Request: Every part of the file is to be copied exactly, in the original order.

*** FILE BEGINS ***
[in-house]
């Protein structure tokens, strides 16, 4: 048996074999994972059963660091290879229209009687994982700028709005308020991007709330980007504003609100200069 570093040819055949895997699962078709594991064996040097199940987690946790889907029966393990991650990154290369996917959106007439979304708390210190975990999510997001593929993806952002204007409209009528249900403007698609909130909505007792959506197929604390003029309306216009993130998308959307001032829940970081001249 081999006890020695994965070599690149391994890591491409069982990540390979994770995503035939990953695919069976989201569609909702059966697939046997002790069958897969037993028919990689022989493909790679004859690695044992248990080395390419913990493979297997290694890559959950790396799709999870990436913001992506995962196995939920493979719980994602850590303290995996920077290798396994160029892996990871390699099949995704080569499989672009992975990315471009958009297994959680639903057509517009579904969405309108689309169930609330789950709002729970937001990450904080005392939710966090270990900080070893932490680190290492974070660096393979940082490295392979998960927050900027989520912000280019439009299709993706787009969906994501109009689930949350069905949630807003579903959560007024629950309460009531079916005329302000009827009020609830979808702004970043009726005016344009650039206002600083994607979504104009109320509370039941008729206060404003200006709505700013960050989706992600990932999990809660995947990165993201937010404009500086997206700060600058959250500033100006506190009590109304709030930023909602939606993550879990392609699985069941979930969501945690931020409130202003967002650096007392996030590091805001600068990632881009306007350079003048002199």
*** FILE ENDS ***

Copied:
[in-house]
């Protein structure tokens, strides 16, 4: 048996074999994972059963660091290879229209009687994982700028709005308020991007709330980007504003609100200069 570093040819055949895997699962078709594991064996040097199940987690946790889907029966393990991650990154290369996917959106007439979304708390210190975990999510997001593929993806952002204007409209009528249900403007698609909130909505007792959506197929604390003029309306216009993130998308959307001032829940970081001249 081999006890020695994965070599690149391994890591491409069982990540390979994770995503035939990953695919069976989201569609909702059966697939046997002790069958897969037993028919990689022989493909790679004859690695044992248990080395390419913990493979297997290694890559959950790396799709999870990436913001992506995962196995939920493979719980994602850590303290995996920077290798396994160029892996990871390699099949995704080569499989672009992975990315471009958009297994959680639903057509517009579904969405309108689309169930609330789950709002729970937001990450904080005392939710966090270990900080070893932490680190290492974070660096393979940082490295392979998960927050900027989520912000280019439009299709993706787009969906994501109009689930949350069905949630807003579903959560007024629950309460009531079916005329302000009827009020609830979808702004970043009726005016344009650039206002600083994607979504104009109320509370039941008729206060404003200006709505700013960050989706992600990932999990809660995947990165993201937010404009500086997206700060600058959250500033100006506190009590109304709030930023909602939606993550879990392609699985069941979930969501945690931020409130202003967002650096007392996030590091805001600068990632881009306007350079003048002199």